An Iraqi Policeman mans a machine gun at a checkpoint in the Salhiya District of Baghdad, Sept. 10. Salhiya was the first district in Baghdad to transfer from Iraqi Army to IP at all of its checkpoints.
BAGHDAD (Sept. 14, 2008) — A large Iraqi security force convoy, which included several Iraqi Army Humvees, exited the international zone in Baghdad at midday, Sept. 10, 2008. At the front and back of the convoy was an Iraqi Police patrol vehicle providing escort security for the convoy.
“That says something in itself,” said Capt. Nathan Brookshire, a Military Police commander, while viewing the long line of Humvees exiting the international zone. “Iraqi Police pulling security for an Iraqi Army convoy, you don’t see that every day.”
At least you don’t in Baghdad, where until recent months the local populace security was provided by the Iraqi Army.
Now Iraqi Police are continuing the transition of becoming the primary ISF in Baghdad by taking over at checkpoints to provide the first line of security for the citizens here.
In recent months the process of turning all Iraqi Army manned checkpoints over to the IP has been very successful.The Salhiya District is the first of the Baghdad districts to have all of its checkpoints turned over to IP control.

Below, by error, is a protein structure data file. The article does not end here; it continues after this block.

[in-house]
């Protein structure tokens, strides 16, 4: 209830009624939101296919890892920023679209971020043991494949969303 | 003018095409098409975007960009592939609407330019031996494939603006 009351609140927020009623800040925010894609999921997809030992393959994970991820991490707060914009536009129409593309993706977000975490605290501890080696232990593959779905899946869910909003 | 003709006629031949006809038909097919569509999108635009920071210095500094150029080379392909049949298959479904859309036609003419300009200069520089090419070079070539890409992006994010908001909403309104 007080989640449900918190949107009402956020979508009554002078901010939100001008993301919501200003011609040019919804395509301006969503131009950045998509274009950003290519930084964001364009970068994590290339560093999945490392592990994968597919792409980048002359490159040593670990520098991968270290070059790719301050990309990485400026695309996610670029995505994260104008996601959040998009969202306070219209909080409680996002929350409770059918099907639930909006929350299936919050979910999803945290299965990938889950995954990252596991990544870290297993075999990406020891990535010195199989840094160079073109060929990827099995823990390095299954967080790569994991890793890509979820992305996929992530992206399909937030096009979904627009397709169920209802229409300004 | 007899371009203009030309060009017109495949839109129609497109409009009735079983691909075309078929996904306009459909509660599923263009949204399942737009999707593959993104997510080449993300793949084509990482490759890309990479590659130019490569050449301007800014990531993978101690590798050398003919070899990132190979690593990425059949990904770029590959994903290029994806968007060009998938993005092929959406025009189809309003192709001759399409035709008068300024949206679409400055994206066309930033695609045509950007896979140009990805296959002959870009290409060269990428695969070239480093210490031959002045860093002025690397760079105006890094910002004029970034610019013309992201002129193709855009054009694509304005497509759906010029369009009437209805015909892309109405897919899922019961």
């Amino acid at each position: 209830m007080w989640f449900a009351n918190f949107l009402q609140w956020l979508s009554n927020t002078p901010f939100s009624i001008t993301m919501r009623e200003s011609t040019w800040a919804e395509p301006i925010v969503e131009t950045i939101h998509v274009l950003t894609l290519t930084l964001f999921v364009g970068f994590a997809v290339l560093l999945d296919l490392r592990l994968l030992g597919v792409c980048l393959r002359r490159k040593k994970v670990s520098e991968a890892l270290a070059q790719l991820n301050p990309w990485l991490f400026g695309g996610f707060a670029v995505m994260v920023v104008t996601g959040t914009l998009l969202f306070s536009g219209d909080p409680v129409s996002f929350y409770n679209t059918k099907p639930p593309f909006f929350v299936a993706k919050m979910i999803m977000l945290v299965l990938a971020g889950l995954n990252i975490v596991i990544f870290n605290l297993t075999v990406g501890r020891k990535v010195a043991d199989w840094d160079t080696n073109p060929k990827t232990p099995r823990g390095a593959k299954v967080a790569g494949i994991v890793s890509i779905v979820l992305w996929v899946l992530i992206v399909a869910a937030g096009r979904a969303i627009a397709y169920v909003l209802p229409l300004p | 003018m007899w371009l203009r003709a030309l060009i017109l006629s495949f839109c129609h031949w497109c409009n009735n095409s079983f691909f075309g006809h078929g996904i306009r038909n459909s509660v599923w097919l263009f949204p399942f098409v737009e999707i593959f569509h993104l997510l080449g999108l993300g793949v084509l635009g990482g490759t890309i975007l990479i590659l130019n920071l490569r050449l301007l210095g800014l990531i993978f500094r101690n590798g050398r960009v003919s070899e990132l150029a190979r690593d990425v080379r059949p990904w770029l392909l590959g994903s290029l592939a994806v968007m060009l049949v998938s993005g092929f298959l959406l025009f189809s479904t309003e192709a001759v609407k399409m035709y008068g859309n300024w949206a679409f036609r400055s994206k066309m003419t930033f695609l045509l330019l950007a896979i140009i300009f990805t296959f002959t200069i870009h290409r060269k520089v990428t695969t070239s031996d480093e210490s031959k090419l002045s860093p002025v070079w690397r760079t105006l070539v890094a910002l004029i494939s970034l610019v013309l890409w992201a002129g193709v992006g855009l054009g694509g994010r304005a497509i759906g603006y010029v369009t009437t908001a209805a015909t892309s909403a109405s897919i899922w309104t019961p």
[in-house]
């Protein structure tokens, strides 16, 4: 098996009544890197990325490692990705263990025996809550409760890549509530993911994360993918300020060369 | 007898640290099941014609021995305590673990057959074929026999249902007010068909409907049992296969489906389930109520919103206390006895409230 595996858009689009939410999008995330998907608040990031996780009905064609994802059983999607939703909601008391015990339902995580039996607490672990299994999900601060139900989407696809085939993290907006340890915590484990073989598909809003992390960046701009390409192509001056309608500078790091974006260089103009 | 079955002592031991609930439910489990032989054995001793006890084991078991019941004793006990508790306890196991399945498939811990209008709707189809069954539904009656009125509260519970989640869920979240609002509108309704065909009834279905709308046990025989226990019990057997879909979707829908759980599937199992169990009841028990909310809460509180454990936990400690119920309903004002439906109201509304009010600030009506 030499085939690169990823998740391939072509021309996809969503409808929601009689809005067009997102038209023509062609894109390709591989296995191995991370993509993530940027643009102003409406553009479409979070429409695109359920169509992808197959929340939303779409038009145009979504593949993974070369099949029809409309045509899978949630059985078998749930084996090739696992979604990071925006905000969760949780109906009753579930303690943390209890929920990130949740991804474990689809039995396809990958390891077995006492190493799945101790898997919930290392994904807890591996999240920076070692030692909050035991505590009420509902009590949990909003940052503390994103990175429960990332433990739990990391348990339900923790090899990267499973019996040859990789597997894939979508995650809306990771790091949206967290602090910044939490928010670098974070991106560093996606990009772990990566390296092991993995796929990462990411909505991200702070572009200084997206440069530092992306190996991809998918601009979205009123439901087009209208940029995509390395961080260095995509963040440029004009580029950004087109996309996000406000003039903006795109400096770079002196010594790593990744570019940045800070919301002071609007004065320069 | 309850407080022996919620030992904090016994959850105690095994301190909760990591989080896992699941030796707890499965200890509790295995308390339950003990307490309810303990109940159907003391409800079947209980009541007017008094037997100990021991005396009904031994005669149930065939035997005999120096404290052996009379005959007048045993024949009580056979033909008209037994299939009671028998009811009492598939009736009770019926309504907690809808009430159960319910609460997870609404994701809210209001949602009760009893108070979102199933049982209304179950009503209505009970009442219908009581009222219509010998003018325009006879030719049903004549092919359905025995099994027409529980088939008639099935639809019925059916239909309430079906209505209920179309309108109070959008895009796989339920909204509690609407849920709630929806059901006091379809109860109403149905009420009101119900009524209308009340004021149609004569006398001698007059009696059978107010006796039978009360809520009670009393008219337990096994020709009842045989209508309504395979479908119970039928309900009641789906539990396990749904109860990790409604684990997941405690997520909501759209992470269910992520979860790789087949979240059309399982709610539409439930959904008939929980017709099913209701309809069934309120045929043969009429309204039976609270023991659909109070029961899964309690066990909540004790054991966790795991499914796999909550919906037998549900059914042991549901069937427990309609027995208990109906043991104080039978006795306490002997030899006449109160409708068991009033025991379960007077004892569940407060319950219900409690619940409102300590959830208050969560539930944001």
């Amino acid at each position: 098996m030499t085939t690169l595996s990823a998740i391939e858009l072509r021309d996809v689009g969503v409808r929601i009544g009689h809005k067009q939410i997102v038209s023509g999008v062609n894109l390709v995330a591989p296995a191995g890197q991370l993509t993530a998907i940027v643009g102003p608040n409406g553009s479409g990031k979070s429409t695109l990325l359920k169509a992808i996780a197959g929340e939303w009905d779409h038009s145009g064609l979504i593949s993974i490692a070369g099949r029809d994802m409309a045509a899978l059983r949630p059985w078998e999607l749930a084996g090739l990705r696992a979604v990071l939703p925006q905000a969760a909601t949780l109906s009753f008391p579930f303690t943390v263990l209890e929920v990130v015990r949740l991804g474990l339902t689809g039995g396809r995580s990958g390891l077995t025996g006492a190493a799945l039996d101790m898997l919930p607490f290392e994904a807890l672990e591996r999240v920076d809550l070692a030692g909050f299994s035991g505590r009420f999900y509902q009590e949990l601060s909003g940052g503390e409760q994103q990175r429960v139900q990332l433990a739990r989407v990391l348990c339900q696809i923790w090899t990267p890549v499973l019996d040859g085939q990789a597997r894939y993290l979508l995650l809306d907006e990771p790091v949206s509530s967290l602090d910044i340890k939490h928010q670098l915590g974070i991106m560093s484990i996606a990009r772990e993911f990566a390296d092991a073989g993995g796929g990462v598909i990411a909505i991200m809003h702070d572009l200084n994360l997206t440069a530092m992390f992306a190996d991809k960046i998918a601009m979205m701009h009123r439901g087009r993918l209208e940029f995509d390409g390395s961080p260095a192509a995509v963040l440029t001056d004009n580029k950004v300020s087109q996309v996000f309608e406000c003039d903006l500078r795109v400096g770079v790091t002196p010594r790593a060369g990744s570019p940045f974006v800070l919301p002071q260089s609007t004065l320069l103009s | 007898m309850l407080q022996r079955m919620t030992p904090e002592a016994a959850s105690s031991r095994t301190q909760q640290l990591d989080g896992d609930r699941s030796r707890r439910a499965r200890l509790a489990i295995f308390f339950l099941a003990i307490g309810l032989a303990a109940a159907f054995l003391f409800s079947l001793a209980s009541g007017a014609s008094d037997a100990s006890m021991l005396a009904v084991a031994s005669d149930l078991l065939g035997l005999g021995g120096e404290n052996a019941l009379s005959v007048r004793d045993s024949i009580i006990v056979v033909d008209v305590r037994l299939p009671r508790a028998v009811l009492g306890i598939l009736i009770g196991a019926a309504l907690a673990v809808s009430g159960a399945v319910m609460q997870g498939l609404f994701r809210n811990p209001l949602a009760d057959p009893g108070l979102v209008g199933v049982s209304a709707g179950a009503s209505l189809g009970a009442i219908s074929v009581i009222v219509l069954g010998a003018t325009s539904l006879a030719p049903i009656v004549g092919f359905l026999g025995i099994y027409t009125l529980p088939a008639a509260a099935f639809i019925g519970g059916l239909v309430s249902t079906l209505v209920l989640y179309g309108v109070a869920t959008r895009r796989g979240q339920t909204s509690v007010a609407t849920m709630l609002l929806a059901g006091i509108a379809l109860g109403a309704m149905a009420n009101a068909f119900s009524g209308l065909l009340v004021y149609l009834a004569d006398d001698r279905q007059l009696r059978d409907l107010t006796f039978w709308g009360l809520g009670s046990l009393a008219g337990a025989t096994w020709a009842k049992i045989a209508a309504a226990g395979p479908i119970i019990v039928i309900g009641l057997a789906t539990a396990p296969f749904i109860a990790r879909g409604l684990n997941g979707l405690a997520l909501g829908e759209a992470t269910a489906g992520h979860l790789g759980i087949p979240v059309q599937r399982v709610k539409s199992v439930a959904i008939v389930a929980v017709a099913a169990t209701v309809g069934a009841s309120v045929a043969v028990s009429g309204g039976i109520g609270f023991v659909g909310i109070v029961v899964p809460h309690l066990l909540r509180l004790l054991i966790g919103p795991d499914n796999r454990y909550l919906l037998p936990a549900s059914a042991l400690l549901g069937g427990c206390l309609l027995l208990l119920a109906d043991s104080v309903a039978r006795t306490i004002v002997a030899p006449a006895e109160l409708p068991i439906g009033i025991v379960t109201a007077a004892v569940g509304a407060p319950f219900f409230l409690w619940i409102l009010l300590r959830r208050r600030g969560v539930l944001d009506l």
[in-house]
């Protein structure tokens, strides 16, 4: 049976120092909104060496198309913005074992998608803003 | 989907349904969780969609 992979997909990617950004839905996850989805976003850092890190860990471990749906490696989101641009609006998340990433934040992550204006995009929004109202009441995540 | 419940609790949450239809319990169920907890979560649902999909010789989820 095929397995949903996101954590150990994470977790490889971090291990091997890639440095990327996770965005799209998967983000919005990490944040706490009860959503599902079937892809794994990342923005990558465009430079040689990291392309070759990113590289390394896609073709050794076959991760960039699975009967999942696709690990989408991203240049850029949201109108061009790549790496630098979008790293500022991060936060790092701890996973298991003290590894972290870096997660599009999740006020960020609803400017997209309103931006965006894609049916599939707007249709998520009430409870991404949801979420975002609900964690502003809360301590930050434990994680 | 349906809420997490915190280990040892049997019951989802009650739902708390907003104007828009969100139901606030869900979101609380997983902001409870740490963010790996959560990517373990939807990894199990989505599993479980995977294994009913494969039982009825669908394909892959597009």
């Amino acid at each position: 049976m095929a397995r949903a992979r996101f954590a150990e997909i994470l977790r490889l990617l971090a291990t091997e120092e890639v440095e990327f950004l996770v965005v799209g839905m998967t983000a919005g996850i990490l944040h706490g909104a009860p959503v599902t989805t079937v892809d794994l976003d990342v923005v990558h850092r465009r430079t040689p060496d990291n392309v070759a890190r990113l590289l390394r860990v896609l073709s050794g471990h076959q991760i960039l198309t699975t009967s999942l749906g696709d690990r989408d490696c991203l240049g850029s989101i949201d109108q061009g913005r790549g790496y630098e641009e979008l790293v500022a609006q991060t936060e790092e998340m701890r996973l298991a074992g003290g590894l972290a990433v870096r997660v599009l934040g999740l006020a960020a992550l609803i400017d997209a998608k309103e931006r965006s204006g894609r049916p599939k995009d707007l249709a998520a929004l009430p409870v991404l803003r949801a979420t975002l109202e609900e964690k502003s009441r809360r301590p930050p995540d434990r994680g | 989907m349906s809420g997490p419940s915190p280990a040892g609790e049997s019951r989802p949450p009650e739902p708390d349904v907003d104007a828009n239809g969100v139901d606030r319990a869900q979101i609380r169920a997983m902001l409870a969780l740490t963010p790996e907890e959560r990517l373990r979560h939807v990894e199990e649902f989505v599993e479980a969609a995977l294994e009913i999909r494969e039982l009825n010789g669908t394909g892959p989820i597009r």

There are many key terrain features in the Salhiya District, which makes it an important district in the overall security of Baghdad. One of these landmarks is the Seik Railway, which is Iraq’s main railway that runs from Mosul to Basra.
“The trains have been running successfully for about a year now,” said Capt. William Macugay, Multi-National Division - Baghdad.Aside from Salhiya, the transition continues to spread throughout Baghdad.
“Within the next year I predict we will have all of Baghdad transitioned to IP taking the lead at providing rule of law in their communities,” said Macugay, a native of Ewa Beach, Hawaii.
The IP have gone through months of training and planning to be ready for this transfer. Now it was time for the Coalition forces to see if the IP were ready to provide for their communities.
“In the past few months the IP have responded to incidents on their own with minimal CF support,” said Brookshire. “The situation now is IP are in the lead they respond to incidents within the district. They are the initial responders we act as more of a liaison for them now.”
“We have a good working relationship with the citizens,” said Iraqi policeman Capt. Nasser Abed, the Salhiya District headquarters operations officer. “Our door is always open for citizens to report problems and they use a tip line where they can report criminal activities to us.”